It speaks of color, of edges. Of textures and feelings. Of Rothko. Of the unspeakable beauty of everything and of nothing. Of cold, wet cement and lights cast on it. She stopped in front of a car to take it. He honked furiously and yelled at her out the window. His name was Roger and his wife had left him. He had to get home and walk the only thing that now loved him, a dopey golden retriever. She took dozens, unable to capture any of it. The way the soft edges of light blurred into one another. How each droplet created a life in itself, as the vessel for the reflection of light. How its brokeness reminded me of an Italian fresco. How he could never see it, because it was not how he sees. Why I left him.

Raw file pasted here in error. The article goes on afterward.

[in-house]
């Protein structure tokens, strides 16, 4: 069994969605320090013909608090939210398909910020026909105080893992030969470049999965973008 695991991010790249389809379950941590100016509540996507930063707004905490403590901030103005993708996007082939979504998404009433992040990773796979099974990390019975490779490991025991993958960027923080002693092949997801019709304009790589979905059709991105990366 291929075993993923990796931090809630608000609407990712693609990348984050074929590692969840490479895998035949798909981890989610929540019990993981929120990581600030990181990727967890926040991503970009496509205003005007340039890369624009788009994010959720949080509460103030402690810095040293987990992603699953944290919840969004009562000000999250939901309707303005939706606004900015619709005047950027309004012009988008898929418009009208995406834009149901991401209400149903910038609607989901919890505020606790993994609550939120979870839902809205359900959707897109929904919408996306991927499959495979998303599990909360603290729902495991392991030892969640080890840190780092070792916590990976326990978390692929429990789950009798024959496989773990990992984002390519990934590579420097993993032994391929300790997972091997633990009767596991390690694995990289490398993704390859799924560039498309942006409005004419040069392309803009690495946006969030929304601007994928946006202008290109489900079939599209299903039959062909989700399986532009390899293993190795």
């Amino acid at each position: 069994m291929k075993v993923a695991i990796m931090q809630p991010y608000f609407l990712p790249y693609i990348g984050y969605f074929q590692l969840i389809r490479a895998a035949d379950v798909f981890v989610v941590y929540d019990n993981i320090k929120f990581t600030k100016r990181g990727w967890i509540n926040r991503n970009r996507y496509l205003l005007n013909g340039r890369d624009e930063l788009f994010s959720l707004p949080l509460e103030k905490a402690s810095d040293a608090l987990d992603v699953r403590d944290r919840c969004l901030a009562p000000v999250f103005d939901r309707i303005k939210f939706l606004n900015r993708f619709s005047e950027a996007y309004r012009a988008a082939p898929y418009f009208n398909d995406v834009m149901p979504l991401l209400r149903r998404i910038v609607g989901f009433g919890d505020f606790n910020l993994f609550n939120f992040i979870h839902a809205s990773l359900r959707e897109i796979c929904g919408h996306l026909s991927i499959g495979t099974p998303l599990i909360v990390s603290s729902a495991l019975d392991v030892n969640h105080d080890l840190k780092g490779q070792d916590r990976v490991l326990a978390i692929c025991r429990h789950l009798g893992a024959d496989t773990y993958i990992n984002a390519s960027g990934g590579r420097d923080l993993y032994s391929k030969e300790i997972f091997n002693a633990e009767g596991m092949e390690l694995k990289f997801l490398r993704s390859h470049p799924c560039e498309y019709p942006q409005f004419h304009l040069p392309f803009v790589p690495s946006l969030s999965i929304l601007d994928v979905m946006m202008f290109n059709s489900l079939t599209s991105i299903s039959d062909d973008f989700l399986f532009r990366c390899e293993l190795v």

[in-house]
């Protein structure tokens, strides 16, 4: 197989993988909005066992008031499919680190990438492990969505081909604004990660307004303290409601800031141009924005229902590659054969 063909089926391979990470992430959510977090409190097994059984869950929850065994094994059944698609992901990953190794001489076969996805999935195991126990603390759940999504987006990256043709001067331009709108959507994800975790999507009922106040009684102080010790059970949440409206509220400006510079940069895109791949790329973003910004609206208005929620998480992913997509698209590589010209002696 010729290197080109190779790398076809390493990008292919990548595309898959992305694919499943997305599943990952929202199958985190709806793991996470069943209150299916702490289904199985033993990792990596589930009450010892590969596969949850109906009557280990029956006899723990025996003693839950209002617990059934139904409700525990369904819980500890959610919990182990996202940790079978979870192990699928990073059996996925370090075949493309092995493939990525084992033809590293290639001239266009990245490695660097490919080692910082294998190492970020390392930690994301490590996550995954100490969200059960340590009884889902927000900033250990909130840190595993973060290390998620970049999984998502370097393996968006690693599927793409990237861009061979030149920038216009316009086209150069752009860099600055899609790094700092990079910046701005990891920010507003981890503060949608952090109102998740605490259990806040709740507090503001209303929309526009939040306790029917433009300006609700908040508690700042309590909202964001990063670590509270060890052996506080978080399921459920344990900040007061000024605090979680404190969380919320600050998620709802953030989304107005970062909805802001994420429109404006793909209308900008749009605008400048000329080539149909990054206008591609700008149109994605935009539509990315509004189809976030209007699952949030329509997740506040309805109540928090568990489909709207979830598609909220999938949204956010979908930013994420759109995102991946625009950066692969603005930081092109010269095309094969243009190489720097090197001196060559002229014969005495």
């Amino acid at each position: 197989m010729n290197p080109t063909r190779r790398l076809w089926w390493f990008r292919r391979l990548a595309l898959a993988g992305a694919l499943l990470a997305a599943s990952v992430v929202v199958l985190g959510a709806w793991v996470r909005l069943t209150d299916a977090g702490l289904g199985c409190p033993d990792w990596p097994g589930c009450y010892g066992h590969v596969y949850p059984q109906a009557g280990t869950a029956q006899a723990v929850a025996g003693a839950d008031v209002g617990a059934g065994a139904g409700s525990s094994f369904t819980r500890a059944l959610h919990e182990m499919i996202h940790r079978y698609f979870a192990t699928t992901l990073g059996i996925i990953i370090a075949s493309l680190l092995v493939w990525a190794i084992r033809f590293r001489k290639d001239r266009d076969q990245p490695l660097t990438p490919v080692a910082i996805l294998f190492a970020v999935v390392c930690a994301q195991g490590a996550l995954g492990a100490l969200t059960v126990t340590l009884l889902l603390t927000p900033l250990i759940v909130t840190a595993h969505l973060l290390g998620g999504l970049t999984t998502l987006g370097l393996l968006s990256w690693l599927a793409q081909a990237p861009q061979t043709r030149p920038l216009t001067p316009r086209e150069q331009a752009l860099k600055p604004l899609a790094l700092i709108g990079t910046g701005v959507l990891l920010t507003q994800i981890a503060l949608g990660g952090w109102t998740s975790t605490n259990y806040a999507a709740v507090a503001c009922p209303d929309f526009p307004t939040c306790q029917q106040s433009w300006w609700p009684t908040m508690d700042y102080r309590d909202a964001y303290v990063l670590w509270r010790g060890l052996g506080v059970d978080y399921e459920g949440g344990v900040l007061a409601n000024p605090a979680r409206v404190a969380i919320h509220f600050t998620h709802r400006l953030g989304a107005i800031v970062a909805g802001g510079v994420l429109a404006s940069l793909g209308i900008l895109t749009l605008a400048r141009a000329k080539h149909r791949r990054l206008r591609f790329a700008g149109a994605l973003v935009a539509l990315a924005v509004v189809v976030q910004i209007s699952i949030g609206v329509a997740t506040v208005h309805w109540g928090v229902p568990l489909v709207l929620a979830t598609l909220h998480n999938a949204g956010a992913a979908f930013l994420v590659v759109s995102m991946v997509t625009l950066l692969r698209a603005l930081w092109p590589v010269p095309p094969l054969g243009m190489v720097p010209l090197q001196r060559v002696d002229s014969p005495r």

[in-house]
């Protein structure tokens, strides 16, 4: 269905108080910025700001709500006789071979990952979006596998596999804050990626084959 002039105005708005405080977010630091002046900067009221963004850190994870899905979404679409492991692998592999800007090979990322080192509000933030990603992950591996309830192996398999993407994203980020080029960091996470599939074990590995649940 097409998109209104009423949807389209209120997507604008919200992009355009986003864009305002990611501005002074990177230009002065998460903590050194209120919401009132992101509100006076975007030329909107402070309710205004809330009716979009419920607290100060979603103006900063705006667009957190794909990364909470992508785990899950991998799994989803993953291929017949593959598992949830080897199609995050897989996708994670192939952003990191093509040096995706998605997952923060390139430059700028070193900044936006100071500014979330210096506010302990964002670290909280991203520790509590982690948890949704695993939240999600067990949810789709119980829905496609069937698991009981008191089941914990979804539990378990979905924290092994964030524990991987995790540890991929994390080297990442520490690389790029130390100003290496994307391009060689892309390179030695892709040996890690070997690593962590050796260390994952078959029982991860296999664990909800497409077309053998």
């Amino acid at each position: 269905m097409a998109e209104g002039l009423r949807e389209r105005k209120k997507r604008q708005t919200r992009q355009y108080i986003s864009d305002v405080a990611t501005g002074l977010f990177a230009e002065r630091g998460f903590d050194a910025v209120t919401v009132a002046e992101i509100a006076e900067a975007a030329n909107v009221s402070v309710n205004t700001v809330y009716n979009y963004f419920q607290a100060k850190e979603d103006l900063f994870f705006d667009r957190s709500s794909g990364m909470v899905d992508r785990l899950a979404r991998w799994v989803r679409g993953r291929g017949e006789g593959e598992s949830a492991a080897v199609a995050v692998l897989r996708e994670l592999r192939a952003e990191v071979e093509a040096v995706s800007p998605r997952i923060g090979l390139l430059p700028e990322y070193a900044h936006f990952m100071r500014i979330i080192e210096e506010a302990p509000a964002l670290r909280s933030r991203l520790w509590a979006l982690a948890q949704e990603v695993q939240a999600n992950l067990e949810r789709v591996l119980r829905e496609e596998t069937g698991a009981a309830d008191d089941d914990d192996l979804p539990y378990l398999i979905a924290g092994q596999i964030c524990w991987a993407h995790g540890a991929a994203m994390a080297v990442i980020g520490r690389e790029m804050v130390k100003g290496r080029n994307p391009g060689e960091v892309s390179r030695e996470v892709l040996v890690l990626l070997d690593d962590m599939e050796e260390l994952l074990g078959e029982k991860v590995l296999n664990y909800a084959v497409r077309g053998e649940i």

When I took my own photograph, and attempted to write about it in a Matalon-ian way, I was reminded of a phrase in the text — “Without a second thought she lied about everything,giving reality infinite leeway, the possibility of ceaseless metamorphosis” (Matalon 142) This moment is one of the numerous moments in which Matalon appears to reflexively comment, through her novels characters, on the novel itself. The passage speaks to me about the lies or fictions spoken about the photographs in the text, and the power they can have for the reader/ viewer both in how they read the text and also how they view other photographs, including their own. Ultimately I came to the conclusion that imaginary narratives are just as significant, if not a more significant, means of interpreting our reality and our photographs.